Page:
Should I bank my career on a specific tech?
A question came up today in a local Slack channel called #beginners_and_mentors. This channel is fun cause it’s a good place for people to ask all kinds of questions. Now, some of the questions are clearly of the “do my homework for me please” variety and they are easy to sniff, but some are legitimate questions. One question that popped up today was an interesting one and caused some head scratching for some. The general idea was “I love writing GraphQL, would I be doing a bad by moving strictly in that direction and spending all my time learning the ins and outs of GraphQL?”.
So ok. Now to be fair, GraphQL to this person is lit. So lit they want to invest their career in it. Who knows? Maybe in ten years, we will all be writing only GraphQL over HTTP/6. But for now, we are not. REST is still very much prevalent, HTTP/3 is just now being talked about and HTTP/2 isn’t widely adopted.
That shining light in the corner of your eye.
Yes, it’s cool to use new tech. I do it a lot in side projects. I was an early adopter of Tailwind CSS, a utilitarian CSS framework that gave me the relief from Bootstrap I wanted. I usually keep my Laravel installs up to date with the current release, as well as packages I use. I have adopted the OpenAPI in projects that require an API (most of mine do) and I use Vue which while not very new it’s still new-ish. But I also am hesitant to rush out to the super shiny.
At work we use Symfony and Doctrine. These are two of the oldest PHP projects still in use. And they work great. We handle thousands of requests a day with no problem because we (mostly everyone but me) write clean code. We write code that’s maintainable, extensible and easy to read. We don’t chase the newest and greatest. We still have jQuery in a prominent role in our application. Same with Backbone, an MVC framework in JS. These are old ass technologies. Backbone fell out of favor pre Angular days. Shit’s old. But we use it because it works. If Laravel or Symfony died tomorrow, could I pick up Zend? Or move to a no framework style application? Yes. And that is something I keep working on. I think the developer experience of Laravel is awesome. But I know that it wont be around forever.
What people don’t realize is that the majority of the web is written with boring tech. Docker, Terraform and CI/CD pipelines are awesome, but a good chunk of web projects are still Filezilla and a sole Apache server in someone’s basement. What is crazier is that not every company works on a “move fast and break things” pace. A lot of companies require changes to go up the ladder to legal and back down. A framework change is a years long project. Hence why jQuery is still around and same with old versions of PHP.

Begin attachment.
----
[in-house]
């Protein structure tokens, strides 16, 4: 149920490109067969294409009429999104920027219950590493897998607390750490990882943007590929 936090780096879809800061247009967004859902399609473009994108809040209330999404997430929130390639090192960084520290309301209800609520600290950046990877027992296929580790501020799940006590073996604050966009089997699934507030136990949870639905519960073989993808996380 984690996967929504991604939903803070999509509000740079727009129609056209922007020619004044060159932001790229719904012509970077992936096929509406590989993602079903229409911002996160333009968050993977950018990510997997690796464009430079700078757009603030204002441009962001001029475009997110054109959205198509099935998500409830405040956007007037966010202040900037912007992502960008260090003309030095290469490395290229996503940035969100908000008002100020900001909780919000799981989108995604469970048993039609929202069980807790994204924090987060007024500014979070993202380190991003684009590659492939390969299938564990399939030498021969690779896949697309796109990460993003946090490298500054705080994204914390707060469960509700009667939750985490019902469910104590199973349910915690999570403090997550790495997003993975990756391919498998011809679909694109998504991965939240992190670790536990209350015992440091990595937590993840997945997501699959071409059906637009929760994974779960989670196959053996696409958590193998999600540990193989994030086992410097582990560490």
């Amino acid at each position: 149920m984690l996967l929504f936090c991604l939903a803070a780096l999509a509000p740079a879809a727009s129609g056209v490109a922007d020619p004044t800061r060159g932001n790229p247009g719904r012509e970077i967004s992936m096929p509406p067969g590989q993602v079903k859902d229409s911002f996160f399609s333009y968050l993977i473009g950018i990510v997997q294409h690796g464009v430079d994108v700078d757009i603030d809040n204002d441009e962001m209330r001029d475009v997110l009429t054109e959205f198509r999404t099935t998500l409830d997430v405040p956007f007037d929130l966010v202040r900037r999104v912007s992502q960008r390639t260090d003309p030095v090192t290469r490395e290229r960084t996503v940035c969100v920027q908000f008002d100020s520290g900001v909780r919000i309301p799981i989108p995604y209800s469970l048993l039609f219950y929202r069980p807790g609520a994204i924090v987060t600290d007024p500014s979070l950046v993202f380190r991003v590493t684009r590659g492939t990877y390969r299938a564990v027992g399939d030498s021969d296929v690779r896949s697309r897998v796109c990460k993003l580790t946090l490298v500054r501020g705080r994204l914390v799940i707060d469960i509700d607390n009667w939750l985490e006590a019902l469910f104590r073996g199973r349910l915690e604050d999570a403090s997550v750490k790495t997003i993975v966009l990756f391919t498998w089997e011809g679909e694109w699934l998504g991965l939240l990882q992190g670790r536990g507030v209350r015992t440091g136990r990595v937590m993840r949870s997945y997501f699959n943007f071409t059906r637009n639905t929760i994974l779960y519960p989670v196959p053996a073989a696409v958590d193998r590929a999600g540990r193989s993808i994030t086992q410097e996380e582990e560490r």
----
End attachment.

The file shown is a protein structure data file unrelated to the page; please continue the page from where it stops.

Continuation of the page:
The maturity level of chasing shiny
To spend all of your time chasing the new and shiny shows a lack of maturity, and also confidence, in your skills. If you chase the latest framework or tooling rather than building up tools you trust, this can cause friction. This friction can rear its head when you least want it: interviews. Cause relying on a tool to solve your problems rather than understanding the underlying issue shows a weakness. This is super correctable but problematic. If GraphQL is your jam, enjoy it. But if you think GraphQL is your way to riches, you are going to be stuck when you interview for a job that doesn’t know or care about GraphQL. If you require some obscure JS build tool, you are going to be in for a hard time when a job doesn’t want or need to use it. Hitting a maturity point in development is knowing when the shiny is fun to play with, but also knowing when its time to understand a language versus a language.
I should reiterate its absolutely fine to play with new things. New things lead to new ideas lead to new projects lead to (hopefully) new revenue streams. But be pragmatic about it. Understand that while GraphQL is awesome (debatable), it is not something every company is rushing to invest it. React may be awesome, but like everything else in the JS world, all is takes is a tweet or commit to a project to change that.
What can you do instead?
As new developers arrive on the scene, it’s our job as older developers to tell a cautionary tale of chasing the shining object at the end of the tunnel. Could you make some money only writing GraphQL? Yes. But what happens when GraphQL stops being cool? Can you transition fast enough to stay relevant or are you ok working on some legacy code? To be fair, working on legacy code is not bad at all. It’s good money, good work, and a fun challenge. However, you don’t get that shiny object to play with.
If a junior developer today asked me what path to follow I would tell them this: follow SOLID, read books and blogs about writing clean code and understanding things like refactoring and architecture. Following these steps will guide you for years. And when you have some time, pick up something shiny but remember to put it down when it comes time to work on the features at work that you need to have for profitability.
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